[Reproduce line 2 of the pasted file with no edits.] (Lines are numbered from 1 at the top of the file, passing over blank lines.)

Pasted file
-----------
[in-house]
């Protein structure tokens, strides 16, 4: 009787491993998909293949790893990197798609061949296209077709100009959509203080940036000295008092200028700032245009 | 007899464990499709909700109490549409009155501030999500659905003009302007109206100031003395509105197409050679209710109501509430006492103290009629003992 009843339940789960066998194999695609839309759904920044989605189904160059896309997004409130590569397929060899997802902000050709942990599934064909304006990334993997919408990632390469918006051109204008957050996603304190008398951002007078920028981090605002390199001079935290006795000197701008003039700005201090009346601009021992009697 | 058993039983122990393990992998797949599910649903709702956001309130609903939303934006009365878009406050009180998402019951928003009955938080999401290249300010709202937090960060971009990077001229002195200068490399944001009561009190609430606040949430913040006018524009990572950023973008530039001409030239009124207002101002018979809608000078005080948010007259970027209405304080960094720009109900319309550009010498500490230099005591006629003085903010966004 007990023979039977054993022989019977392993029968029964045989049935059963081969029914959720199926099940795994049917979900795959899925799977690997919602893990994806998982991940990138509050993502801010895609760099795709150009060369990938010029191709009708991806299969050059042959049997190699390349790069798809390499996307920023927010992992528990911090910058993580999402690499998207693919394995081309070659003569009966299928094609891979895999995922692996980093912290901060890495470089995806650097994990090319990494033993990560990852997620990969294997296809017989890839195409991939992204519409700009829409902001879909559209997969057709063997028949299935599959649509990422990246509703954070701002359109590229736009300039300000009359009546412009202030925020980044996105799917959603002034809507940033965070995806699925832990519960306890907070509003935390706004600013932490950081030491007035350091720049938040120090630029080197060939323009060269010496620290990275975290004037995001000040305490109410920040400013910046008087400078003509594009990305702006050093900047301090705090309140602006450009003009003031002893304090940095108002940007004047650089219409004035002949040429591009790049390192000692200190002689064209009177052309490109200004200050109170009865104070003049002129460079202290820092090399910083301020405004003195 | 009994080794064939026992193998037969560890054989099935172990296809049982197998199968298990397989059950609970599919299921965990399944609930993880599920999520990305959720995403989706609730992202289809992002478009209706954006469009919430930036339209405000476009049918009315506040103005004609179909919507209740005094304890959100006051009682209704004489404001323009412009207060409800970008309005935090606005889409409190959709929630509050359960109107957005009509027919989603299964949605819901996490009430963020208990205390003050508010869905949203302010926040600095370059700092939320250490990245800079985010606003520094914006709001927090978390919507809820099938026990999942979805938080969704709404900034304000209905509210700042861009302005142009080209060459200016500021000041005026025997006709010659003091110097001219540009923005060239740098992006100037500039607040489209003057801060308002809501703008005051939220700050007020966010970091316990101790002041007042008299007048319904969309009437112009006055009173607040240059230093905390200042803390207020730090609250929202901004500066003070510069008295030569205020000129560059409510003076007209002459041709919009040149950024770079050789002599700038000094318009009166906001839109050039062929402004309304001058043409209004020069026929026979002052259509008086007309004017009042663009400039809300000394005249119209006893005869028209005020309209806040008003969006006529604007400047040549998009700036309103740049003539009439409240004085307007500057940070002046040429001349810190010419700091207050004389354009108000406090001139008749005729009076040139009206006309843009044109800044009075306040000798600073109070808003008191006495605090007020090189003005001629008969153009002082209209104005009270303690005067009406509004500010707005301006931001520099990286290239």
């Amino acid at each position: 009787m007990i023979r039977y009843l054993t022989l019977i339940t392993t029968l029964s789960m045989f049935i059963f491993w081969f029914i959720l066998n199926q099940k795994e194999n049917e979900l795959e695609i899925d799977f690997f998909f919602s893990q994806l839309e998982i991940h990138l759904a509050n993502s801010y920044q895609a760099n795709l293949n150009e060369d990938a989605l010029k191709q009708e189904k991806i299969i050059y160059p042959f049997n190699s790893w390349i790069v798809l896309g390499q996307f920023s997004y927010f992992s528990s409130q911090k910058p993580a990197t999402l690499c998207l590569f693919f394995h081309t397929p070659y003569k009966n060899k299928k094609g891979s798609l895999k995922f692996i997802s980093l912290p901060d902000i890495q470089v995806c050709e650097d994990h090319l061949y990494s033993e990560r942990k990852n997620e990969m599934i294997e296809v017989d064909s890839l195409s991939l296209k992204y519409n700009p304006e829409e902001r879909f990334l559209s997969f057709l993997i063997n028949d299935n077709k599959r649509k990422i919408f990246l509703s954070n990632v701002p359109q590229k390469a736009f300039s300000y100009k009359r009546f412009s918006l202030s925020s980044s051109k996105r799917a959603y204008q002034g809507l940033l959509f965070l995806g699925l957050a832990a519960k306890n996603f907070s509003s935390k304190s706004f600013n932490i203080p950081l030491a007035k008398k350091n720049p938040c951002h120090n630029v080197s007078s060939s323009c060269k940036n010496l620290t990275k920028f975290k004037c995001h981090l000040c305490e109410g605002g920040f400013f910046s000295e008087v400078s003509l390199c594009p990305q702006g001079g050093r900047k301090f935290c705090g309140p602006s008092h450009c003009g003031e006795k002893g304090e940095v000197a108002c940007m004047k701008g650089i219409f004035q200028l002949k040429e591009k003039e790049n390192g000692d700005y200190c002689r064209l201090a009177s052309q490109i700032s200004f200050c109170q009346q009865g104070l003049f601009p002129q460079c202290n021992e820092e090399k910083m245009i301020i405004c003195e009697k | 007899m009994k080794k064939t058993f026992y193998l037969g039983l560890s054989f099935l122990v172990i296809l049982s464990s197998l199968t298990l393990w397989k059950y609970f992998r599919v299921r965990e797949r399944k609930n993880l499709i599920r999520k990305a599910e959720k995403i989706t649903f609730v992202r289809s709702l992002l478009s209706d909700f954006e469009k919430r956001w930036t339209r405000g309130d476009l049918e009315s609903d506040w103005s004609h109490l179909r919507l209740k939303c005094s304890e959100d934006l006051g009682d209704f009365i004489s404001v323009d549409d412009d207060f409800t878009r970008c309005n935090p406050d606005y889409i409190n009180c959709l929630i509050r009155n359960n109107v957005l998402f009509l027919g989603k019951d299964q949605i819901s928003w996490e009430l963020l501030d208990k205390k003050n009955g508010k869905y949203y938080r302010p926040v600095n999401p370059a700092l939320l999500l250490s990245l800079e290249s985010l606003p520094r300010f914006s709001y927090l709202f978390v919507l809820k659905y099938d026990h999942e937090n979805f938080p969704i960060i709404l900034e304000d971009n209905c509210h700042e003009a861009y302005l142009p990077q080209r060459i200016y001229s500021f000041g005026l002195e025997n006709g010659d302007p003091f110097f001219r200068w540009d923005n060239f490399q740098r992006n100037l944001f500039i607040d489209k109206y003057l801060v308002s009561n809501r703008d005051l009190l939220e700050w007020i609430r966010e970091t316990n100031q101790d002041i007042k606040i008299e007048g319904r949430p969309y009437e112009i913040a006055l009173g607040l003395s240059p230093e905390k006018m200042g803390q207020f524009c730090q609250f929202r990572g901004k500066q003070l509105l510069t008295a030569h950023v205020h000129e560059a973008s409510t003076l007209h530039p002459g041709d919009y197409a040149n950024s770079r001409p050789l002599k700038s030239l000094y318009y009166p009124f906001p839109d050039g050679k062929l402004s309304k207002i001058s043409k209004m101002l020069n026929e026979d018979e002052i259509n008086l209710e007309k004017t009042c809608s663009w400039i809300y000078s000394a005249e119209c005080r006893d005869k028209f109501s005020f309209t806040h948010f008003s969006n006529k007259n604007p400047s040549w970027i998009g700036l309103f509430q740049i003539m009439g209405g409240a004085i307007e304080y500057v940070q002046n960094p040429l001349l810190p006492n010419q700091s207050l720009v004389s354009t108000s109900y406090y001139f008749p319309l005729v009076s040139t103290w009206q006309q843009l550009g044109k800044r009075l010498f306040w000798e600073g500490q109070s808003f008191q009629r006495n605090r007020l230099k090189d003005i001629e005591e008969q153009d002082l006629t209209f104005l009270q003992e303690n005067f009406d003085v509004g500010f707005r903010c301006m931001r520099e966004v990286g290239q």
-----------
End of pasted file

């Protein structure tokens, strides 16, 4: 009787491993998909293949790893990197798609061949296209077709100009959509203080940036000295008092200028700032245009 | 007899464990499709909700109490549409009155501030999500659905003009302007109206100031003395509105197409050679209710109501509430006492103290009629003992 009843339940789960066998194999695609839309759904920044989605189904160059896309997004409130590569397929060899997802902000050709942990599934064909304006990334993997919408990632390469918006051109204008957050996603304190008398951002007078920028981090605002390199001079935290006795000197701008003039700005201090009346601009021992009697 | 058993039983122990393990992998797949599910649903709702956001309130609903939303934006009365878009406050009180998402019951928003009955938080999401290249300010709202937090960060971009990077001229002195200068490399944001009561009190609430606040949430913040006018524009990572950023973008530039001409030239009124207002101002018979809608000078005080948010007259970027209405304080960094720009109900319309550009010498500490230099005591006629003085903010966004 007990023979039977054993022989019977392993029968029964045989049935059963081969029914959720199926099940795994049917979900795959899925799977690997919602893990994806998982991940990138509050993502801010895609760099795709150009060369990938010029191709009708991806299969050059042959049997190699390349790069798809390499996307920023927010992992528990911090910058993580999402690499998207693919394995081309070659003569009966299928094609891979895999995922692996980093912290901060890495470089995806650097994990090319990494033993990560990852997620990969294997296809017989890839195409991939992204519409700009829409902001879909559209997969057709063997028949299935599959649509990422990246509703954070701002359109590229736009300039300000009359009546412009202030925020980044996105799917959603002034809507940033965070995806699925832990519960306890907070509003935390706004600013932490950081030491007035350091720049938040120090630029080197060939323009060269010496620290990275975290004037995001000040305490109410920040400013910046008087400078003509594009990305702006050093900047301090705090309140602006450009003009003031002893304090940095108002940007004047650089219409004035002949040429591009790049390192000692200190002689064209009177052309490109200004200050109170009865104070003049002129460079202290820092090399910083301020405004003195 | 009994080794064939026992193998037969560890054989099935172990296809049982197998199968298990397989059950609970599919299921965990399944609930993880599920999520990305959720995403989706609730992202289809992002478009209706954006469009919430930036339209405000476009049918009315506040103005004609179909919507209740005094304890959100006051009682209704004489404001323009412009207060409800970008309005935090606005889409409190959709929630509050359960109107957005009509027919989603299964949605819901996490009430963020208990205390003050508010869905949203302010926040600095370059700092939320250490990245800079985010606003520094914006709001927090978390919507809820099938026990999942979805938080969704709404900034304000209905509210700042861009302005142009080209060459200016500021000041005026025997006709010659003091110097001219540009923005060239740098992006100037500039607040489209003057801060308002809501703008005051939220700050007020966010970091316990101790002041007042008299007048319904969309009437112009006055009173607040240059230093905390200042803390207020730090609250929202901004500066003070510069008295030569205020000129560059409510003076007209002459041709919009040149950024770079050789002599700038000094318009009166906001839109050039062929402004309304001058043409209004020069026929026979002052259509008086007309004017009042663009400039809300000394005249119209006893005869028209005020309209806040008003969006006529604007400047040549998009700036309103740049003539009439409240004085307007500057940070002046040429001349810190010419700091207050004389354009108000406090001139008749005729009076040139009206006309843009044109800044009075306040000798600073109070808003008191006495605090007020090189003005001629008969153009002082209209104005009270303690005067009406509004500010707005301006931001520099990286290239």